Prospect Notebook: Rangers’ Ronald Guzman Heats Up

Since it’s July 2, we’ll keep the international theme going for today’s Prospect Notebook.

Ronald Guzman

Ronald Guzman (Photo by Tom Priddy)

Ronald Guzman, 1b, Rangers: At least one hitter with low Class A Hickory isn’t a strikeout machine. The 18-year-old Guzman joined the Crawdads lineup in early June and has proceeded to hit a robust .326 in 86 at-bats. He busted out of a 1-for-12 mini slump with back-to-back multi-hit games Saturday and Monday, when he went 3-for-5 with a homer, his third of the campaign. Scouts believed in Guzman’s feel for hitting going back to his amateur days leading up to his signing for $3.45 million on July 2, 2011, and he’s hit .322 in 75 career pro games. And while his teammates keep racking up the whiffs (eight last night, which is actually below their average of 10.5), Guzman’s gone down on strikes just 15 times in 23 games.

Dorssys Paulino, ss, Indians: Signed for $1.1 million in 2011, Paulino was the second-youngest player on a low Class A Midwest League Opening Day roster, less than six months removed from his 18th birthday when the season began. Although he’s hitting just .236 on the year, there are signs of progress. Despite his youth, Paulino’s easy swing and mature approach were such that making contact hasn’t been an issue, as he’s fanned just 46 times in 69 games, and now he’s starting to square up more balls. He’s raised his average each month since hitting .208 in April. He hit .289 and slugged .467 over the last two weeks of June, and he got July started on the right foot by going 3-for-5 with two doubles Monday against Fort Wayne.

Ariel Ovando, of, Astros: The Astros signed Ovando for $2.6 million out of the Dominican back in 2010, with his power potential the primary selling point. Sometimes it looks like that power might be his only selling point, as Ovando, 19, is just a .237 career hitter in the minors, but he’s stringing together a nice run for Rookie-level Greeneville. He went 4-for-7 with a double and a homer in Monday’s doubleheader, giving him three multi-hit games in his last four after he’d started the season 1-for-17. The Astros worked Ovando out at first base last year in instructional league and that will likely be his defensive home eventually, but he’s back in right field for now with Greeneville.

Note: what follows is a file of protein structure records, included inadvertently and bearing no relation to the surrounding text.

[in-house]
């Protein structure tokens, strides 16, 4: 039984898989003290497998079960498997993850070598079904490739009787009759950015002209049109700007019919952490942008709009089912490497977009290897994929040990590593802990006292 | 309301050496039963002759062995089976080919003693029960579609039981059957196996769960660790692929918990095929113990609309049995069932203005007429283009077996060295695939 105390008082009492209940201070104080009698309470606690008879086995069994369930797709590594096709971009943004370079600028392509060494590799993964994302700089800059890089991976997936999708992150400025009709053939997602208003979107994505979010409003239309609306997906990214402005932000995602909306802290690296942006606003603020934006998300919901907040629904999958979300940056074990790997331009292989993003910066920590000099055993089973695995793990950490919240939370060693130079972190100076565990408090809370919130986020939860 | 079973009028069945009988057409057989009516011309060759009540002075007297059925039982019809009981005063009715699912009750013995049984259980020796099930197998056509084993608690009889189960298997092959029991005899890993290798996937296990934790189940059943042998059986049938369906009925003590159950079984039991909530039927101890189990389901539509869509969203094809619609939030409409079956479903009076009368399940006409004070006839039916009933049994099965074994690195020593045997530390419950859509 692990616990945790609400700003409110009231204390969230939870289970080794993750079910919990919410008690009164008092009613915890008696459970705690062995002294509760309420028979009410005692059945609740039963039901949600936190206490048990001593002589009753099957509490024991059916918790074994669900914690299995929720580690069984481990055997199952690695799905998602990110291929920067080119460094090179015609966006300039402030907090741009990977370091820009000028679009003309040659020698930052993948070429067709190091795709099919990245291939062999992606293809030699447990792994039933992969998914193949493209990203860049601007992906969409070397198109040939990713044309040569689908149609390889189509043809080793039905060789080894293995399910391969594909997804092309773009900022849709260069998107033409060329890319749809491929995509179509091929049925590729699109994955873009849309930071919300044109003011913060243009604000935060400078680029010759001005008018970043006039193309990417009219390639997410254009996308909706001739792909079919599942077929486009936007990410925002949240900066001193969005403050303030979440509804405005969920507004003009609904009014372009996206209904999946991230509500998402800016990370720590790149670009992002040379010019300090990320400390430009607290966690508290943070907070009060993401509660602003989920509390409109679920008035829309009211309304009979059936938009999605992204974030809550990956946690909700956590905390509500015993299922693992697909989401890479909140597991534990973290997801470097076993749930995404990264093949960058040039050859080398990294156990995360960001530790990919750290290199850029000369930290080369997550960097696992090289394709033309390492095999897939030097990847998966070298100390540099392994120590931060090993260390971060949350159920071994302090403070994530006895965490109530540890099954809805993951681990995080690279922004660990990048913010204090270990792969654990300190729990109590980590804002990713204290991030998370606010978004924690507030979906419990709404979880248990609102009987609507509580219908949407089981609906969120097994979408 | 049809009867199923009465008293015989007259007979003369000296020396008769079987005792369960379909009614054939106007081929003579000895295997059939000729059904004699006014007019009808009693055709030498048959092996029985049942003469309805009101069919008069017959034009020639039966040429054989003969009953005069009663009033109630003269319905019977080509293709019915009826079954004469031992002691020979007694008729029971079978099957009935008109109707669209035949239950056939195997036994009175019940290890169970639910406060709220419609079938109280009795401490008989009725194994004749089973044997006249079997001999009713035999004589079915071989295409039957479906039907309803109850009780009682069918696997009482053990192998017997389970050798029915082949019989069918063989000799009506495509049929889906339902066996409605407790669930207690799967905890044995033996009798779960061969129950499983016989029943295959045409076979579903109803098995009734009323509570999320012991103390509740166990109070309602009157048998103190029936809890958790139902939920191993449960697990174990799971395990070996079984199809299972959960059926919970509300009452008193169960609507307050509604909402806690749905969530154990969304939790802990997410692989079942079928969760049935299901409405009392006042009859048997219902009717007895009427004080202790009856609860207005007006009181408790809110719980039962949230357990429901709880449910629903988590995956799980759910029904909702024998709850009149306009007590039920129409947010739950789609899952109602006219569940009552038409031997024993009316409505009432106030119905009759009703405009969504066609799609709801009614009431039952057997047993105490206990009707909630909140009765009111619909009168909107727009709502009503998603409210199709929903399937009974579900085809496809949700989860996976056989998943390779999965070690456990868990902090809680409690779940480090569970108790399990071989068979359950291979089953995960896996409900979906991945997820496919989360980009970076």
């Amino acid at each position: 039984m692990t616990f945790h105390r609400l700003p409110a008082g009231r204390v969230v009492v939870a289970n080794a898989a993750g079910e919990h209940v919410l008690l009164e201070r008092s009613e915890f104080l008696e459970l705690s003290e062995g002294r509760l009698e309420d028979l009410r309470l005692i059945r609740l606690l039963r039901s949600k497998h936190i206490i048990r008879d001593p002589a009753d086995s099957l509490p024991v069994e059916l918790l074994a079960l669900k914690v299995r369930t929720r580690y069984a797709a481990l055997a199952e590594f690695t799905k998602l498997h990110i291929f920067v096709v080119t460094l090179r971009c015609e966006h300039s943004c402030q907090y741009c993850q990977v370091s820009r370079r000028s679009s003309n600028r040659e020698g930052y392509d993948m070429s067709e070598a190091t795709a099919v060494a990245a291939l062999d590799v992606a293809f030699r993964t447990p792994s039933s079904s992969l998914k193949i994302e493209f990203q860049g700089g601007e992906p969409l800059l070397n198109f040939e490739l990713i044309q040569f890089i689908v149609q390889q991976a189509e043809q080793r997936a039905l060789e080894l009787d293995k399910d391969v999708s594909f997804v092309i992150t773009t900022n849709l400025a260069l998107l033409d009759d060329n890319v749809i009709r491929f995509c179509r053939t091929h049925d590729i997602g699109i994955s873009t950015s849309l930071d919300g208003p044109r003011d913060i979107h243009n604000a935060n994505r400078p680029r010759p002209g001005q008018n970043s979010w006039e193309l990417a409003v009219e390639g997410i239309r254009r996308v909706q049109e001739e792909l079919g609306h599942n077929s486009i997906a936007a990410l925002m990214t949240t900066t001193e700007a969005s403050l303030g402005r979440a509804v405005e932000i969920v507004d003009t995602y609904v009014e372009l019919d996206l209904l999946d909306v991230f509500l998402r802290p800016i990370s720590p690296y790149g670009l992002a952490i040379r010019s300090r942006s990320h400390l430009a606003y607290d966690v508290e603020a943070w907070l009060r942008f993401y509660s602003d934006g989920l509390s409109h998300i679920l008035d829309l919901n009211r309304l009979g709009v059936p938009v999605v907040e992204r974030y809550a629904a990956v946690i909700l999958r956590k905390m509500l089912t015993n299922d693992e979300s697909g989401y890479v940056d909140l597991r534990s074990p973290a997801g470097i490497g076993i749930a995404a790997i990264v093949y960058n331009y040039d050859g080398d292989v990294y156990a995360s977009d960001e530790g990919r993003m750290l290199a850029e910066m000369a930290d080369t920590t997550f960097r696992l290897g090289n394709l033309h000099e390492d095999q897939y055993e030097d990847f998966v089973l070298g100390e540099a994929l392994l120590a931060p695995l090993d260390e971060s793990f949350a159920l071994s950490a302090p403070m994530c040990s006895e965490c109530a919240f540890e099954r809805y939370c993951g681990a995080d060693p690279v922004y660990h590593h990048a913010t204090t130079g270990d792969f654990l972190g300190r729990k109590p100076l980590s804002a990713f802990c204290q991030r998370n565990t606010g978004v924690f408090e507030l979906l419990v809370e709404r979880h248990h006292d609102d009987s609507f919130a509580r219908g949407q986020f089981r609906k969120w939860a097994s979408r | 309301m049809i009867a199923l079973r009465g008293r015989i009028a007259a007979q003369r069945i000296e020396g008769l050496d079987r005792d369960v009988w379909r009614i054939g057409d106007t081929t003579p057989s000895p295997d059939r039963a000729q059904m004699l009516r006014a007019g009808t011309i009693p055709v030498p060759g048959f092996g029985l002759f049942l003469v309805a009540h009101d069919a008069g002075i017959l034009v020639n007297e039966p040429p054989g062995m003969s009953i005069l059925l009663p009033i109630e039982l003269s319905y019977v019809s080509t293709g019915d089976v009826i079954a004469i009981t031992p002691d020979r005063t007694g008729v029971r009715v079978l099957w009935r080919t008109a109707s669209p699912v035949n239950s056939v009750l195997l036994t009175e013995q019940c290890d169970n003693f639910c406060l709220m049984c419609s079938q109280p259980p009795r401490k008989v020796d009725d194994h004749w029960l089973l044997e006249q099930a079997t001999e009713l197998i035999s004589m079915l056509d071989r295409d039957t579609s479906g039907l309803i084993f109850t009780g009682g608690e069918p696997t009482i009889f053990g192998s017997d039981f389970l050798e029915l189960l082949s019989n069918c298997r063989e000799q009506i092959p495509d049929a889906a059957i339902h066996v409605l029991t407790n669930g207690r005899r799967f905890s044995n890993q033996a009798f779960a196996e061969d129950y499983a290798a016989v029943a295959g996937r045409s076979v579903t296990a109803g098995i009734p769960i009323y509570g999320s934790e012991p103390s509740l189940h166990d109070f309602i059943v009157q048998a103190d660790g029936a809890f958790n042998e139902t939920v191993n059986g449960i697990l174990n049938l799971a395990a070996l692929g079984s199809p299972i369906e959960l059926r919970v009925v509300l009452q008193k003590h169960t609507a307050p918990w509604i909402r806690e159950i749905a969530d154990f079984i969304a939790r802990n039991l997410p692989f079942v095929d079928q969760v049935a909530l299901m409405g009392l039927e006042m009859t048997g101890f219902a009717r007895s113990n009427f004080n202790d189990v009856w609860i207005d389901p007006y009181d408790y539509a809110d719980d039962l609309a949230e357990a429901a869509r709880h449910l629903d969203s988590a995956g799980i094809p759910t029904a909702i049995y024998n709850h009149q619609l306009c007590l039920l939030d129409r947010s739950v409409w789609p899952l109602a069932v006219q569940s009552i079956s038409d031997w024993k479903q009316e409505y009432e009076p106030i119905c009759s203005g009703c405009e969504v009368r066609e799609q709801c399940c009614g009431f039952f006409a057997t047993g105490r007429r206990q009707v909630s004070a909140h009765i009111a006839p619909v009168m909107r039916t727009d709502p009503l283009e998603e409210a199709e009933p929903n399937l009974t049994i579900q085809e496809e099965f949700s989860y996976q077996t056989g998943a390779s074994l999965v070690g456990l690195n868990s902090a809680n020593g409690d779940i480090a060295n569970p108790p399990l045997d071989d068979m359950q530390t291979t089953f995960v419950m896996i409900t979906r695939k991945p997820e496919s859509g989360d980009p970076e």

Max Kepler, of, Twins: Given the unenviable task of replacing Byron Buxton as low Class A Cedar Rapids’ center fielder, the 20-year-old Kepler has had at least one hit in nine of his last 10 games, including yesterday’s 2-for-4 effort that included his third homer of the year and first triple. Kepler, who received the largest bonus ever for a European position player when he signed for $800,000 out of Germany back in 2009, already has nine extra-base hits in 11 games for Cedar Rapids, continuing to amp up his power without sacrificing plate discipline to do it, as he already has drawn seven walks as well. He’s hitting .295 and slugging .659 in 44 at-bats with the Kernels. It’s a small sample, sure, but he’s come a long way from when he hit .262 and slugged just .366 as an 18-year-old in the Appalachian League two years ago.

Edwin Escobar, lhp, Giants: Escobar originally signed with the Rangers out of Venezuela in 2008, but the Giants brought him on board in 2010 as compensation for big league Rule 5 pick Ben Snyder, noting his strong peripheral numbers despite lackluster ERAs in the Texas system. In yet another example that the Giants know what they’re doing when it comes to pitching, Escobar turned a corner last year in low Class A (2.96 ERA) and has continued his strong work this year with high Class A San Jose, ranking among the top five in the Cal League in ERA (3.19 in 68 innings), strikeouts (86) and WHIP (1.17). The 21-year-old lefty struck out eight over six innings without allowing an earned run Monday (he did allow two unearned). He allowed six hits and no walks, upping his impressive strikeout-walk ratio to 86-15.